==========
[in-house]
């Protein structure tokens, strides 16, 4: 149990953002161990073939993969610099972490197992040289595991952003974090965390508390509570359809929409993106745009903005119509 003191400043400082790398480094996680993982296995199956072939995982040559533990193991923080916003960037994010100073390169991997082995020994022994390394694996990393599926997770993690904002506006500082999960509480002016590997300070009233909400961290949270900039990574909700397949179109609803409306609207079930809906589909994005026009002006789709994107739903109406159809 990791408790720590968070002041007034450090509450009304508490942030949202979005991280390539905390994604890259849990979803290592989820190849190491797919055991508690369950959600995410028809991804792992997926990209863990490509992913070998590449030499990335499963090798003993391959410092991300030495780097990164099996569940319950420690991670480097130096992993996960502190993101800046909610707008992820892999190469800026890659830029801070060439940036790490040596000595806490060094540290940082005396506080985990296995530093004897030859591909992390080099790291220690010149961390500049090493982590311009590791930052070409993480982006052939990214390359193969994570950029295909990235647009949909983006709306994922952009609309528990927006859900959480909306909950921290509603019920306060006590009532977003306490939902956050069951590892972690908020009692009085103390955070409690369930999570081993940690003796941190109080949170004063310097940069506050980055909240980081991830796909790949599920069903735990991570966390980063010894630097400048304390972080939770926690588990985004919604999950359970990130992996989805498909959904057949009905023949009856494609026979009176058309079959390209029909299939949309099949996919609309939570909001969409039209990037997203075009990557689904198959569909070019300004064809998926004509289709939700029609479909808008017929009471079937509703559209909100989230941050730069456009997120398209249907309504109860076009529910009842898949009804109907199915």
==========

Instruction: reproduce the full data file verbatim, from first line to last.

[in-house]
């Protein structure tokens, strides 16, 4: 149990953002161990073939993969610099972490197992040289595991952003974090965390508390509570359809929409993106745009903005119509 003191400043400082790398480094996680993982296995199956072939995982040559533990193991923080916003960037994010100073390169991997082995020994022994390394694996990393599926997770993690904002506006500082999960509480002016590997300070009233909400961290949270900039990574909700397949179109609803409306609207079930809906589909994005026009002006789709994107739903109406159809 990791408790720590968070002041007034450090509450009304508490942030949202979005991280390539905390994604890259849990979803290592989820190849190491797919055991508690369950959600995410028809991804792992997926990209863990490509992913070998590449030499990335499963090798003993391959410092991300030495780097990164099996569940319950420690991670480097130096992993996960502190993101800046909610707008992820892999190469800026890659830029801070060439940036790490040596000595806490060094540290940082005396506080985990296995530093004897030859591909992390080099790291220690010149961390500049090493982590311009590791930052070409993480982006052939990214390359193969994570950029295909990235647009949909983006709306994922952009609309528990927006859900959480909306909950921290509603019920306060006590009532977003306490939902956050069951590892972690908020009692009085103390955070409690369930999570081993940690003796941190109080949170004063310097940069506050980055909240980081991830796909790949599920069903735990991570966390980063010894630097400048304390972080939770926690588990985004919604999950359970990130992996989805498909959904057949009905023949009856494609026979009176058309079959390209029909299939949309099949996919609309939570909001969409039209990037997203075009990557689904198959569909070019300004064809998926004509289709939700029609479909808008017929009471079937509703559209909100989230941050730069456009997120398209249907309504109860076009529910009842898949009804109907199915």